Horseshoe enthusiast Gordon Butts holds up a competition horseshoe made from cast iron.

Horseshoe enthusiast Gordon Butts holds up a competition horseshoe made from cast iron.

Competitive horseshoes about to come to Sooke

With football, hockey, basketball and a whole list of other active teams in Sooke, there is no shortage of sports in this town. Soon, competitive horseshoes will also be thrown into the mix.

With football, hockey, basketball and a whole list of other active teams in Sooke, there is no shortage of sports in this town. Soon, competitive horseshoes will also be thrown into the mix.

Construction began this month on 20,000 sq. ft. of horseshoe courts and parking on land currently occupied by brush and trees adjacent to Fred Milne Park on Sooke River Road.

“We hope to get everything cleared off this fall and possibly get some grass seed put in and just make it like a park,” said Rick Hobday, who’s heading the project. “In the spring, we’re going to start putting the pits in, we’ll probably be playing next spring.”

Hobday has been playing horseshoes for over 10 years, and is part of a four-man team with Gordon Butts, Fred Shambrook and District of Sooke Coun. Ron Dumont. The quartet currently plays at the Victoria Horseshoe Club off of Glanford Ave.

“It’s a long way to drive every time you want to go in to play,” he said.

The game involves trying to throw a cast iron horseshoe — literally what it sounds like, although modern incarnations are much larger than the traditional horseshoes that were used — onto a stake, or peg, in the ground. The object is to throw a “ringer,” or a horseshoe that completely encircles the peg.

The land was originally going to be used to create a parking lot to accommodate the overflow of cars on game days at Fred Milne. The idea of a park was introduced, and then Hobday said why not incorporate both and have horseshoe pits put in with parking all around. Dumont pitched the idea to council, who approved.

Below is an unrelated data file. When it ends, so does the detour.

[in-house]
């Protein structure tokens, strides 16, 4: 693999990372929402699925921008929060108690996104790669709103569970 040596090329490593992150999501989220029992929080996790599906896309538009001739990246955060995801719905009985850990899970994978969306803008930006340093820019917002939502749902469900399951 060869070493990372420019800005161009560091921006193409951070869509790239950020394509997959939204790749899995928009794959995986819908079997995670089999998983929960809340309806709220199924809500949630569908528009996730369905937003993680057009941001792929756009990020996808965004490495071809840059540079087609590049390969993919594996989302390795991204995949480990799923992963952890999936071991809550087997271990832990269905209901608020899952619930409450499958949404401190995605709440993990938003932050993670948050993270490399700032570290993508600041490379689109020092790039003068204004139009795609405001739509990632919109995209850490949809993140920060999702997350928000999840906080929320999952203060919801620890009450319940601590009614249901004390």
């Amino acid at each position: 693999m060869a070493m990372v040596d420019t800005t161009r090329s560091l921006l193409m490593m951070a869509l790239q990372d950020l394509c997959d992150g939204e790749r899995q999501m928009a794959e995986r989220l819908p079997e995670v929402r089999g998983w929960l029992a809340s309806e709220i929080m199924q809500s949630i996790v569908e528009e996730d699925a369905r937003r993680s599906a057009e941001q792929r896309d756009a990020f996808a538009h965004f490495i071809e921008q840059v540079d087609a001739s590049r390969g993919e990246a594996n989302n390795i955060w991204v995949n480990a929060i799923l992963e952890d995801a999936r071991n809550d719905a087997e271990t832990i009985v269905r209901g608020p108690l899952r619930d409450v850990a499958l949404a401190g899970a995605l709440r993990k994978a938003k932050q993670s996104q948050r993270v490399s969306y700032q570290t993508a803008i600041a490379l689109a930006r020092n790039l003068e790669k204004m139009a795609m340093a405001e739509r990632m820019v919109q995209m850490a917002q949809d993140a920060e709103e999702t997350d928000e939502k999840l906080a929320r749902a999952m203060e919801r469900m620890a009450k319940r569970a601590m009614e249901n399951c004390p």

Initially, eight courts will be put in, with another eight on the way. Butts said eventually they’d like to get a total of 24 built, so that they can host provincial and national championships like the Victoria club. Before anything can be officially built though, there is still one thing to be done.

“We have a $3,000 grant from the district — basically what we’re waiting for right now is the change from agricultural use to non-farm use for the land so we can start constructing pits (rectangular area around the peg). But in the meantime, we’re just clearing this off and cutting down the trees.”

Known as the Sooke Horseshoe Pitching Club, they will start recruiting members of all ages soon. Butts said he was particularly interested in trying to get juniors to come out and play the game, since the demographic for the game tends to be older. The club is also looking for volunteers.

“There’s going to be all kinds of work,” said Hobday. There doesn’t have to be any kind of commitment, there will be people working on Tuesday and Thursday mornings from 9 a.m. to 12 p.m. “If they come down, somebody will be here.”

 

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